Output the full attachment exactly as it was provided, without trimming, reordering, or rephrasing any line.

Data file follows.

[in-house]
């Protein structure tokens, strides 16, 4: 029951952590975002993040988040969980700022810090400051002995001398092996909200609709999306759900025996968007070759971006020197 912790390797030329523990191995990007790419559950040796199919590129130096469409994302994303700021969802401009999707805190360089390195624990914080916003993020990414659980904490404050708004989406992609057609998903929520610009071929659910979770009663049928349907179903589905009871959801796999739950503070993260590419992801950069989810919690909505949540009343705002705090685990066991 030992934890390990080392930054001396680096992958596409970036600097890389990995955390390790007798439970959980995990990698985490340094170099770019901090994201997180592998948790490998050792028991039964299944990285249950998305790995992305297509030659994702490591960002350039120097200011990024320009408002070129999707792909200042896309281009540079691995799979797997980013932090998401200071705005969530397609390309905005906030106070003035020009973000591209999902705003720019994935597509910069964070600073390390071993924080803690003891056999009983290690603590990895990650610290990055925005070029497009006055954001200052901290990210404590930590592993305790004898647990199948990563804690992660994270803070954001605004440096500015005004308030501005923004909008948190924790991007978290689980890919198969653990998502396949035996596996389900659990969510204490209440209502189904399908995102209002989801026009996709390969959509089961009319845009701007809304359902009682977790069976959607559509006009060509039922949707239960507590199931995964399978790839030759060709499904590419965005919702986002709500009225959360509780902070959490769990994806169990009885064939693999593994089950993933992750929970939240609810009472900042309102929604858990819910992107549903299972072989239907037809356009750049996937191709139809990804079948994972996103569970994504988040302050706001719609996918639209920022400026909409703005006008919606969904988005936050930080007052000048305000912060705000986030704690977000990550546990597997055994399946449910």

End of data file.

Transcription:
[in-house]
């Protein structure tokens, strides 16, 4: 029951952590975002993040988040969980700022810090400051002995001398092996909200609709999306759900025996968007070759971006020197 912790390797030329523990191995990007790419559950040796199919590129130096469409994302994303700021969802401009999707805190360089390195624990914080916003993020990414659980904490404050708004989406992609057609998903929520610009071929659910979770009663049928349907179903589905009871959801796999739950503070993260590419992801950069989810919690909505949540009343705002705090685990066991 030992934890390990080392930054001396680096992958596409970036600097890389990995955390390790007798439970959980995990990698985490340094170099770019901090994201997180592998948790490998050792028991039964299944990285249950998305790995992305297509030659994702490591960002350039120097200011990024320009408002070129999707792909200042896309281009540079691995799979797997980013932090998401200071705005969530397609390309905005906030106070003035020009973000591209999902705003720019994935597509910069964070600073390390071993924080803690003891056999009983290690603590990895990650610290990055925005070029497009006055954001200052901290990210404590930590592993305790004898647990199948990563804690992660994270803070954001605004440096500015005004308030501005923004909008948190924790991007978290689980890919198969653990998502396949035996596996389900659990969510204490209440209502189904399908995102209002989801026009996709390969959509089961009319845009701007809304359902009682977790069976959607559509006009060509039922949707239960507590199931995964399978790839030759060709499904590419965005919702986002709500009225959360509780902070959490769990994806169990009885064939693999593994089950993933992750929970939240609810009472900042309102929604858990819910992107549903299972072989239907037809356009750049996937191709139809990804079948994972996103569970994504988040302050706001719609996918639209920022400026909409703005006008919606969904988005936050930080007052000048305000912060705000986030704690977000990550546990597997055994399946449910």